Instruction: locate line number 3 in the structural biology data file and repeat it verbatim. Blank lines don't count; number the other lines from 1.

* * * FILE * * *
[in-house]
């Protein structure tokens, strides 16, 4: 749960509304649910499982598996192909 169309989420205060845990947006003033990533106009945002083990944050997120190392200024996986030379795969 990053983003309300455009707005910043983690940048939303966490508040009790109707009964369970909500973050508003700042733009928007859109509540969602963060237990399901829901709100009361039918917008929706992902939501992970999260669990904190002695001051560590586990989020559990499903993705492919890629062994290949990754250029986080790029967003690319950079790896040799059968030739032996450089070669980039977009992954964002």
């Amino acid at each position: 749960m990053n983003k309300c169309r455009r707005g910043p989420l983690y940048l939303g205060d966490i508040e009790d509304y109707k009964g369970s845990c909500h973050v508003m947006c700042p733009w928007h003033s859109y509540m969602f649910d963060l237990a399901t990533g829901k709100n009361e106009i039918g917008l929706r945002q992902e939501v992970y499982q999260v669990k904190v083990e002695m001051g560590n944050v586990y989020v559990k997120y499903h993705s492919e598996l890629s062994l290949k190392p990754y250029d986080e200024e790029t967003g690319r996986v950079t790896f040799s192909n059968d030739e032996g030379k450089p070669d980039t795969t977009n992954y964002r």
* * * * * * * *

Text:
């Amino acid at each position: 749960m990053n983003k309300c169309r455009r707005g910043p989420l983690y940048l939303g205060d966490i508040e009790d509304y109707k009964g369970s845990c909500h973050v508003m947006c700042p733009w928007h003033s859109y509540m969602f649910d963060l237990a399901t990533g829901k709100n009361e106009i039918g917008l929706r945002q992902e939501v992970y499982q999260v669990k904190v083990e002695m001051g560590n944050v586990y989020v559990k997120y499903h993705s492919e598996l890629s062994l290949k190392p990754y250029d986080e200024e790029t967003g690319r996986v950079t790896f040799s192909n059968d030739e032996g030379k450089p070669d980039t795969t977009n992954y964002r």